Skip to main content
Premium Trial:

Request an Annual Quote

NIH Names Semifinalists in $20M Antibiotic Resistance Dx Competition

NEW YORK (GenomeWeb) – The National Institutes of Health yesterday announced the 10 semifinalists in the first phase of a $20 million competition to develop novel diagnostics for antibiotic resistance.

The competition was launched in September by the NIH and the HHS Office of the Assistant Secretary for Preparedness and Response to promote the development of new point-of-care in vitro diagnostics to identify and characterize antibiotic-resistant bacteria, as well as to distinguish between viral and bacterial infections.

The NIH said that the semifinalists will each receive $50,000 to develop prototypes of their concepts for submission in the second phase of the challenge, where finalists will be selected to win up to $100,000. In the final phase, up to three challenge winners will be chosen to share up to $18 million to fully develop their prototypes into working diagnostics.

"We were quite pleased with the number of new and innovative concepts we received for this first phase of the competition," Robert Eisinger, special assistant for scientific projects for the National Institute of Allergy and Infectious Diseases Office of the Director, said in a statement. "The response underscores the level of importance the scientific community places on this critical issue."

The newly announced semifinalists include Becton Dickinson's Richard Anderson, who is developing a digital immunoassay based on the company's Veritor platform that measures a panel of circulating host immune biomarkers; Sophia Koo of Brigham and Women's Hospital, who is developing a portable device that measures volatile metabolite profiles in breath to differentiate bacterial and viral pneumonia; and First Light Biosciences' Don Straus, who is using the company's MultiPath fluorescence imaging technology as the basis for a pathogen detection and identification platform.

Others include Ephraim Tsalik of Duke University, who is developing a multiplex PCR test that uses host gene expression to classify viral and bacterial infections; Philips North America's Joe Frassica, who is working on a blood-based assay to detect the infection biomarker human neutrophil lipocalin that would run on the company's Minicare system; and Gregory Loney of Click Diagnostics, who is developing a disposable molecular PCR diagnostic for sexually transmitted infections and antimicrobial resistance.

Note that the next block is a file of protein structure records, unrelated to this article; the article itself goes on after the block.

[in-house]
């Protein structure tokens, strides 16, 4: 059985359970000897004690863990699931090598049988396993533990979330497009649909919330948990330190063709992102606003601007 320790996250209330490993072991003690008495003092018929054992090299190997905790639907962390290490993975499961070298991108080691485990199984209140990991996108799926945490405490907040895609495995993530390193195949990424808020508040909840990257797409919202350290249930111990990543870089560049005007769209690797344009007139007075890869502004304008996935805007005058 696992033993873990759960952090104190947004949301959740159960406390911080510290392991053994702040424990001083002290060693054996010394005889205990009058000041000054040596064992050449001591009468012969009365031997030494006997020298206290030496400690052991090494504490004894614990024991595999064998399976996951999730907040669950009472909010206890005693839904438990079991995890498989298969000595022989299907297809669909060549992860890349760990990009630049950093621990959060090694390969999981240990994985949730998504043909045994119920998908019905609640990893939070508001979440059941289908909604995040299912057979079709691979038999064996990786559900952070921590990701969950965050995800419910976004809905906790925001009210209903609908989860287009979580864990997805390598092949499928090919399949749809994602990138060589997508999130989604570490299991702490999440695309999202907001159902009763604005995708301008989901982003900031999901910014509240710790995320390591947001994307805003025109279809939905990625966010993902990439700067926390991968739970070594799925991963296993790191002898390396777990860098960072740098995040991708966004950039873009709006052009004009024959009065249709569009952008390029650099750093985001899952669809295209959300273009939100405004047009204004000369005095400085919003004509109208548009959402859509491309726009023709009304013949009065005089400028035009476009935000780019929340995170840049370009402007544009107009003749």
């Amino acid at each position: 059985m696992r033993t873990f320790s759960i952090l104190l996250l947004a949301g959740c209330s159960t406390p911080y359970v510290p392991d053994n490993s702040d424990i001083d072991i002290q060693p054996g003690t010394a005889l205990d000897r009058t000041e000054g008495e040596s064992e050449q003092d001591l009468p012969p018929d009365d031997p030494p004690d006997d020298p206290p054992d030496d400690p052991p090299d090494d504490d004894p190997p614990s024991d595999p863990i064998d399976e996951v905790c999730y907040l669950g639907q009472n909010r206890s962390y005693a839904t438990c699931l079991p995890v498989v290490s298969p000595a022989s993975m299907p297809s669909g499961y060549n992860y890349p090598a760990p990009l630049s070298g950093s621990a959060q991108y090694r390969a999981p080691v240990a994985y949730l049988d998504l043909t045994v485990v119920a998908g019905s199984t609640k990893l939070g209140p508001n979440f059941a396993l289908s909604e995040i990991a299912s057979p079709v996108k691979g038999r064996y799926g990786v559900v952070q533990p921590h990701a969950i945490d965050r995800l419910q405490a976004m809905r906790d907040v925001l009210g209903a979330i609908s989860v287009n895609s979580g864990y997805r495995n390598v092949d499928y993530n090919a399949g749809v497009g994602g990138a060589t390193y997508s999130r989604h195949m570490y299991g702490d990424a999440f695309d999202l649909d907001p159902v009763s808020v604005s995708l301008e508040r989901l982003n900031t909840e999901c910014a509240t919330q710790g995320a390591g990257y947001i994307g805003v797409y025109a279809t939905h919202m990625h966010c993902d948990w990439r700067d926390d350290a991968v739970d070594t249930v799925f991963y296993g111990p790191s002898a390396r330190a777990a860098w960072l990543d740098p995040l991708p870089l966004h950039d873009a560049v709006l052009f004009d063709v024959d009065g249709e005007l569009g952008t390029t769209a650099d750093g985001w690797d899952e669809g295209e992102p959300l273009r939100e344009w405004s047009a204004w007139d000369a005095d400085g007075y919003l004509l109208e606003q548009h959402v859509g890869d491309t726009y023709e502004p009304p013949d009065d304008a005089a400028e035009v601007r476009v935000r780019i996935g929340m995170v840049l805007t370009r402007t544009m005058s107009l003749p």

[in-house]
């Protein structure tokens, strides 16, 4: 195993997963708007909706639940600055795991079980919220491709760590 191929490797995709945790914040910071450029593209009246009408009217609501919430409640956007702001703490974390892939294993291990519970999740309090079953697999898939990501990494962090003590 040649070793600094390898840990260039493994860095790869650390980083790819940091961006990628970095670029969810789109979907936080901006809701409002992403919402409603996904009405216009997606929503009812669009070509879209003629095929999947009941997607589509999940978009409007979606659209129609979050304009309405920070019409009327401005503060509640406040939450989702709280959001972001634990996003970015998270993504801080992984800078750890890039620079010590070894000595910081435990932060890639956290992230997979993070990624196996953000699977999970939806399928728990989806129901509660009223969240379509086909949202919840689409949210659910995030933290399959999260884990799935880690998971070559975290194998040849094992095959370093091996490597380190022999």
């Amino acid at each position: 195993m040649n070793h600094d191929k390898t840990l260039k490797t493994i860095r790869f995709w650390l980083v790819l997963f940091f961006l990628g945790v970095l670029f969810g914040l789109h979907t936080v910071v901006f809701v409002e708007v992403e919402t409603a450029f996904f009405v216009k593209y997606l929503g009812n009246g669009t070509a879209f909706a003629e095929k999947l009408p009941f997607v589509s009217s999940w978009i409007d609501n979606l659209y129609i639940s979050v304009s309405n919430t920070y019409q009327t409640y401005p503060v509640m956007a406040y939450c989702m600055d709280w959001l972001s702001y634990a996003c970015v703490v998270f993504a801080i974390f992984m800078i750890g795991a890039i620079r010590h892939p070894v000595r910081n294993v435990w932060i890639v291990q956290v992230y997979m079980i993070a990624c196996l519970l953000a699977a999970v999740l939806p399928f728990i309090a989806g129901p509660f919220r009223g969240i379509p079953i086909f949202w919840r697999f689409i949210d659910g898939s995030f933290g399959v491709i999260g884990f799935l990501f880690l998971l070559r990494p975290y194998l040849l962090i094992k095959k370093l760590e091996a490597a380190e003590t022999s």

Also named as semifinalists are Ravi Kant Verma of Spectral Platforms, who is developing tests to characterize the presence or absence of pathogenic microorganisms in blood and urine samples, and to characterize the functional minimum inhibitory concentration of an antimicrobial required to suppress the growth of a specific pathogen; Ken Babock of Affinity Biosensor, who is developing a microfluidics-based phenotypical antibiotic susceptibility test; Ann Falsey of the University of Rochester, who is developing a diagnostic that uses host-specific transcriptional signatures to distinguish bacterial and viral respiratory infections; and Yale University's Ellen Foxman, who is working on a test that evaluates a patient's airway cells to determine whether an infection is bacterial or viral.

Finalists are expected to be chosen on Dec. 3, 2018, with winners of the competition to be selected on July 31, 2020.

The Scan

Just Breathing

A new analysis suggests that most Mycobacterium tuberculosis is spread by aerosols from breathing, rather than by coughing, the New York Times reports.

Just Like This One

NPR reports that the World Health Organization has hired a South African biotech company to recreate mRNA vaccine for SARS-CoV-2 that is similar to the one developed by Moderna.

Slow Start

The Wall Street Journal reports that Biogen's Alzheimer's disease treatment had revenues for July through September that totaled $300,000.

Genome Research Papers on Cancer Chromatin, Splicing in the Thymus, Circular RNAs in Cancer

In Genome Research this week: analysis of bivalent chromatin sites, RBFOX splicing factors' role in thymic epithelial cells, and more.